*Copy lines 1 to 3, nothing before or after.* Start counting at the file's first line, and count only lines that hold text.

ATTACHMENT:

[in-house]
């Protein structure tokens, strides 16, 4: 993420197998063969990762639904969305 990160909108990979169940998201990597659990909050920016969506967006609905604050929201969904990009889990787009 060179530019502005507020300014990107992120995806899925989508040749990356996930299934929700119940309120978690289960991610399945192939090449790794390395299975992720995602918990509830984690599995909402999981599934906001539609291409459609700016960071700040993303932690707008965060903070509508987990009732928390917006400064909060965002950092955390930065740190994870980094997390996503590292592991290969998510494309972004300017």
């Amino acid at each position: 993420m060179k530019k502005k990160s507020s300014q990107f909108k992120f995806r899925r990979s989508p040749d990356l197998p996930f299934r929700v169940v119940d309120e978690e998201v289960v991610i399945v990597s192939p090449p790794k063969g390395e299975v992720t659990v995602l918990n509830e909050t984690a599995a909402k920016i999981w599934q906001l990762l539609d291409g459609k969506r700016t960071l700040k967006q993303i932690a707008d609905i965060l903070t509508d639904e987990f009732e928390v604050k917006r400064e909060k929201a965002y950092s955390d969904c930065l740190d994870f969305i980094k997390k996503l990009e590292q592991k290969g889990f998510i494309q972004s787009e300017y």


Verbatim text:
[in-house]
């Protein structure tokens, strides 16, 4: 993420197998063969990762639904969305 990160909108990979169940998201990597659990909050920016969506967006609905604050929201969904990009889990787009 060179530019502005507020300014990107992120995806899925989508040749990356996930299934929700119940309120978690289960991610399945192939090449790794390395299975992720995602918990509830984690599995909402999981599934906001539609291409459609700016960071700040993303932690707008965060903070509508987990009732928390917006400064909060965002950092955390930065740190994870980094997390996503590292592991290969998510494309972004300017």
């Amino acid at each position: 993420m060179k530019k502005k990160s507020s300014q990107f909108k992120f995806r899925r990979s989508p040749d990356l197998p996930f299934r929700v169940v119940d309120e978690e998201v289960v991610i399945v990597s192939p090449p790794k063969g390395e299975v992720t659990v995602l918990n509830e909050t984690a599995a909402k920016i999981w599934q906001l990762l539609d291409g459609k969506r700016t960071l700040k967006q993303i932690a707008d609905i965060l903070t509508d639904e987990f009732e928390v604050k917006r400064e909060k929201a965002y950092s955390d969904c930065l740190d994870f969305i980094k997390k996503l990009e590292q592991k290969g889990f998510i494309q972004s787009e300017y």